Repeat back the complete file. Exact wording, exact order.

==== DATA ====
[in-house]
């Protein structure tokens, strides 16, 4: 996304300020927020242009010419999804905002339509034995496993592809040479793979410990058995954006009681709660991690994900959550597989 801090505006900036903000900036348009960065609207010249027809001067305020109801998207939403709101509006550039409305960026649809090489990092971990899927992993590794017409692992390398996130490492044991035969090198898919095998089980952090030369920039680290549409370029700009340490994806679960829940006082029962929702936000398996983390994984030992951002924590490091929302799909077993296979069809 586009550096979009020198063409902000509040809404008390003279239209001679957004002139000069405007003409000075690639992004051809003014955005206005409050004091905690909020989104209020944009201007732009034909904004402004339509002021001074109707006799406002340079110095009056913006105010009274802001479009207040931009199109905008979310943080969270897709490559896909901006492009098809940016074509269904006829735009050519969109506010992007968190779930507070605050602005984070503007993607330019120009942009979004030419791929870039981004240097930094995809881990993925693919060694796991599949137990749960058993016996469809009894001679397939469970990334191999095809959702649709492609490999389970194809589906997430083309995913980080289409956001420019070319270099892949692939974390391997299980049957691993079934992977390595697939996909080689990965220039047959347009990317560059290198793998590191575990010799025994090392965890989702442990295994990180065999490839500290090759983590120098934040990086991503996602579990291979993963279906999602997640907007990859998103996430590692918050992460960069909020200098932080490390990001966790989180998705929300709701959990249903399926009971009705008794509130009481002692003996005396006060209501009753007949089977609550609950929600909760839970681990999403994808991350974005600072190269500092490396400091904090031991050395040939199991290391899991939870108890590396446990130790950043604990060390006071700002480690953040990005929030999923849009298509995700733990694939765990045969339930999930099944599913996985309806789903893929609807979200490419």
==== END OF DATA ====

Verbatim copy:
[in-house]
């Protein structure tokens, strides 16, 4: 996304300020927020242009010419999804905002339509034995496993592809040479793979410990058995954006009681709660991690994900959550597989 801090505006900036903000900036348009960065609207010249027809001067305020109801998207939403709101509006550039409305960026649809090489990092971990899927992993590794017409692992390398996130490492044991035969090198898919095998089980952090030369920039680290549409370029700009340490994806679960829940006082029962929702936000398996983390994984030992951002924590490091929302799909077993296979069809 586009550096979009020198063409902000509040809404008390003279239209001679957004002139000069405007003409000075690639992004051809003014955005206005409050004091905690909020989104209020944009201007732009034909904004402004339509002021001074109707006799406002340079110095009056913006105010009274802001479009207040931009199109905008979310943080969270897709490559896909901006492009098809940016074509269904006829735009050519969109506010992007968190779930507070605050602005984070503007993607330019120009942009979004030419791929870039981004240097930094995809881990993925693919060694796991599949137990749960058993016996469809009894001679397939469970990334191999095809959702649709492609490999389970194809589906997430083309995913980080289409956001420019070319270099892949692939974390391997299980049957691993079934992977390595697939996909080689990965220039047959347009990317560059290198793998590191575990010799025994090392965890989702442990295994990180065999490839500290090759983590120098934040990086991503996602579990291979993963279906999602997640907007990859998103996430590692918050992460960069909020200098932080490390990001966790989180998705929300709701959990249903399926009971009705008794509130009481002692003996005396006060209501009753007949089977609550609950929600909760839970681990999403994808991350974005600072190269500092490396400091904090031991050395040939199991290391899991939870108890590396446990130790950043604990060390006071700002480690953040990005929030999923849009298509995700733990694939765990045969339930999930099944599913996985309806789903893929609807979200490419």